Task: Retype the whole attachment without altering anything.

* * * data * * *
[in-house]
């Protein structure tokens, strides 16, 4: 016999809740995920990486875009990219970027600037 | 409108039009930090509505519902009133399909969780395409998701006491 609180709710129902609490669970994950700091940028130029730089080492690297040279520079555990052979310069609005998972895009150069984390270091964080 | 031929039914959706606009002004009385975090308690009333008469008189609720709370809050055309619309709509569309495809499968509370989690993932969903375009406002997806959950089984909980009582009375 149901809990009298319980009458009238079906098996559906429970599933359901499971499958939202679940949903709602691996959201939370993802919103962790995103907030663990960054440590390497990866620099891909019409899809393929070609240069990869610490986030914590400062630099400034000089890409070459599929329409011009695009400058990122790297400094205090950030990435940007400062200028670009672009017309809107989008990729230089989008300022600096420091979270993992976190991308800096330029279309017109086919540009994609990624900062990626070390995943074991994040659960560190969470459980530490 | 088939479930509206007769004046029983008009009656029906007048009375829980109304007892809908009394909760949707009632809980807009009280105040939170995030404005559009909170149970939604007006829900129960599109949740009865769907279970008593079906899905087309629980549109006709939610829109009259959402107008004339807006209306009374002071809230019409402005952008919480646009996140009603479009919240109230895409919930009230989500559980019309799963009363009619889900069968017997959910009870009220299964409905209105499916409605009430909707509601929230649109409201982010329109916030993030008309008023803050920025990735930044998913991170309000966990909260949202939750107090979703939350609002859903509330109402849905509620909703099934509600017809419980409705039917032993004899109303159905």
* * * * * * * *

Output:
[in-house]
């Protein structure tokens, strides 16, 4: 016999809740995920990486875009990219970027600037 | 409108039009930090509505519902009133399909969780395409998701006491 609180709710129902609490669970994950700091940028130029730089080492690297040279520079555990052979310069609005998972895009150069984390270091964080 | 031929039914959706606009002004009385975090308690009333008469008189609720709370809050055309619309709509569309495809499968509370989690993932969903375009406002997806959950089984909980009582009375 149901809990009298319980009458009238079906098996559906429970599933359901499971499958939202679940949903709602691996959201939370993802919103962790995103907030663990960054440590390497990866620099891909019409899809393929070609240069990869610490986030914590400062630099400034000089890409070459599929329409011009695009400058990122790297400094205090950030990435940007400062200028670009672009017309809107989008990729230089989008300022600096420091979270993992976190991308800096330029279309017109086919540009994609990624900062990626070390995943074991994040659960560190969470459980530490 | 088939479930509206007769004046029983008009009656029906007048009375829980109304007892809908009394909760949707009632809980807009009280105040939170995030404005559009909170149970939604007006829900129960599109949740009865769907279970008593079906899905087309629980549109006709939610829109009259959402107008004339807006209306009374002071809230019409402005952008919480646009996140009603479009919240109230895409919930009230989500559980019309799963009363009619889900069968017997959910009870009220299964409905209105499916409605009430909707509601929230649109409201982010329109916030993030008309008023803050920025990735930044998913991170309000966990909260949202939750107090979703939350609002859903509330109402849905509620909703099934509600017809419980409705039917032993004899109303159905």